Now we talked about elements like Data Coverage and Data Budgeting. Collecting a sizable dataset that sufficiently captures variations of a real-world phenomenon in question is a daunting task. In most cases, artificial data augmentation can serve as a cheap but promising avenue. The central idea is to transform examples in the training dataset to add diversity in the data seen by the model to help generalize. The success of data augmentation has made it the default part of ML pipelines for a variety of tasks in domains such as image, audio, text.
Data augmentation has also emerged as a go-to technique to improve the robustness of the model by building invariance in the model for certain non-causal domain attributes. Now, what do I mean by “building invariance for certain non-causal domain attributes?”. Remember the cow example with green grass in the background; in that case, the background is a non-causal domain attribute, and we need to tell that to our model. How do we do that? By adding randomization to this domain attribute, i.e., adding more examples with the random background but the same label, e.g., cow with desert background or snow background. That way, our model will understand that the background does not matter as my target label is the same and will build invariance to that non-causal feature.
Most of the recent success in machine learning is driven by supervised learning, where labeled data is a bottleneck. Building such a dataset is a time-consuming and costly affair.
Weak supervision or data programming tries to solve this problem by enabling users to write labeling functions harnessing organizational knowledge such as internal models, domain heuristics, rule-of-thumb, legacy rules, knowledge graph, existing database, ontologies, etc. Snorkel and FlyingSquid are frameworks that embody data programming, an essential element of data-centric AI. But, as you may have wondered, labeling functions are just noisy estimates with varying levels of accuracy, coverage, and even correlations. Still, Snorkel uses a novel and theoretically grounded techniques to learn accurate labels.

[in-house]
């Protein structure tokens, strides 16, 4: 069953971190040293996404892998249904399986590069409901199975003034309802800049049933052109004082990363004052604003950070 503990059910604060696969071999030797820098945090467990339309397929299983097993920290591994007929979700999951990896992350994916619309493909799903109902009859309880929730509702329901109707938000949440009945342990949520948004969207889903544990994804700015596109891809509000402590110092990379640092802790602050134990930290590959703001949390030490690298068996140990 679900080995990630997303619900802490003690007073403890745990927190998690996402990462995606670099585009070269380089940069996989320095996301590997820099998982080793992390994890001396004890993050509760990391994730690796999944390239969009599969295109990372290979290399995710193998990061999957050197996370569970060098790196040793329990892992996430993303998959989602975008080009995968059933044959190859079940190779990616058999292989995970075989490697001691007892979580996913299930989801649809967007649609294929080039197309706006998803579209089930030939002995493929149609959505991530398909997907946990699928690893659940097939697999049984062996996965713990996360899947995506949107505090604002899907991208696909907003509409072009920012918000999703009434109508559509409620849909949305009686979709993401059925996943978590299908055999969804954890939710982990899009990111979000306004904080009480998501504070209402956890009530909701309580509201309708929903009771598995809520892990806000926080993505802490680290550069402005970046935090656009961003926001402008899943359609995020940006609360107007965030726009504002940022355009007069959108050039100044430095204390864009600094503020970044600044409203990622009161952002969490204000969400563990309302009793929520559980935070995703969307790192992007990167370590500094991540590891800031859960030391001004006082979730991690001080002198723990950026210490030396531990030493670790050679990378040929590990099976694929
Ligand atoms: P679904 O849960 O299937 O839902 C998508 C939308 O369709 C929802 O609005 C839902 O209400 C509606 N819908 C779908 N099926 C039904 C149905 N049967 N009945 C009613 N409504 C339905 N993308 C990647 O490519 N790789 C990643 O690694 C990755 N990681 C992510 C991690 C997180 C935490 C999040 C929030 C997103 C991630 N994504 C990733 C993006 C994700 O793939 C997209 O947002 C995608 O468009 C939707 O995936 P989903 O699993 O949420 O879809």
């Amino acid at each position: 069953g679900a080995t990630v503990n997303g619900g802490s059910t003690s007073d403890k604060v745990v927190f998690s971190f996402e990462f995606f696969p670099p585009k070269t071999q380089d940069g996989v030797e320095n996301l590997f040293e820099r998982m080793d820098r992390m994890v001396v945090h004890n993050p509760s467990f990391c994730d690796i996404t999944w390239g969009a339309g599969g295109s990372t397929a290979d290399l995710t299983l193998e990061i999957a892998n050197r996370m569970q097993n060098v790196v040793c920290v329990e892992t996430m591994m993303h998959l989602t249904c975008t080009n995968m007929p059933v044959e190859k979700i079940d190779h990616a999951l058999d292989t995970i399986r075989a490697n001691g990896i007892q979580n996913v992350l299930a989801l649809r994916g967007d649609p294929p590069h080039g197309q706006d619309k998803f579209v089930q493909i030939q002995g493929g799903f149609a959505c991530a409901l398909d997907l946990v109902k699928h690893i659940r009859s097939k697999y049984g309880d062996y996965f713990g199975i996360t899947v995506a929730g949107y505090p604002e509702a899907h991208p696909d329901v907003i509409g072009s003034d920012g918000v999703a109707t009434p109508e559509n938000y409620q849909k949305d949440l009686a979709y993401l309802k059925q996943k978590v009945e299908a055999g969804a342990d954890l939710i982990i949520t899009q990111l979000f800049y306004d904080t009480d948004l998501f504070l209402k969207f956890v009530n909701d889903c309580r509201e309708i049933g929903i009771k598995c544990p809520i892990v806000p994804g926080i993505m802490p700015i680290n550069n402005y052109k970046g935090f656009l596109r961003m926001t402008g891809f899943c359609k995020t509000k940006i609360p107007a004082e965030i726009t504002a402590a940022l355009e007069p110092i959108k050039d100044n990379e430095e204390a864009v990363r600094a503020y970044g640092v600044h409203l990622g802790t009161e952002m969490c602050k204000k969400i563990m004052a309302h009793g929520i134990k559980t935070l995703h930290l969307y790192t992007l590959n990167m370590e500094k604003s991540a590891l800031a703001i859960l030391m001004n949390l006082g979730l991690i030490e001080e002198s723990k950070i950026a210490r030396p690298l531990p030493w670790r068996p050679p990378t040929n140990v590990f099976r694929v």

The ability to write code to label the data also helps it decouple from the data itself, improving data privacy.
Other than labeling, Snorkel also supports other elements of data-centric AI, namely data augmentation (as we learned before) and subset identification (we will understand more about this soon) using transformation functions and slicing functions.
MLOps is an important frontier in data-centric AI to make it an efficient and systematic process. MLOps amalgamates cultural practices and principled ways for lifecycle management, model monitoring, and validation. MLOps handle the entire lifecycle of a machine learning model both during development and in production. It typically consists of components to manage specific pre and post-training stages and monitoring and debugging aspects. It also enables version control of models and datasets, tracking of experiments, and efficient deployment.
It is well known that the accuracy of active models in production typically diminishes over time. The main reason for this is the distribution shift between the new real-time test data and the data used to train the model initially. The most prominent remedy to this problem still lies periodically (sometimes daily or even hourly) re-training models using fresh training data. However, this is a very costly undertaking and can be avoided by using drift detectors, another essential component of MLOps tools. Continual learning or lifelong learning is an up-and-coming area attempting to enable ML systems in production to automatically adapt to data/concept drift without the need to re-train from scratch.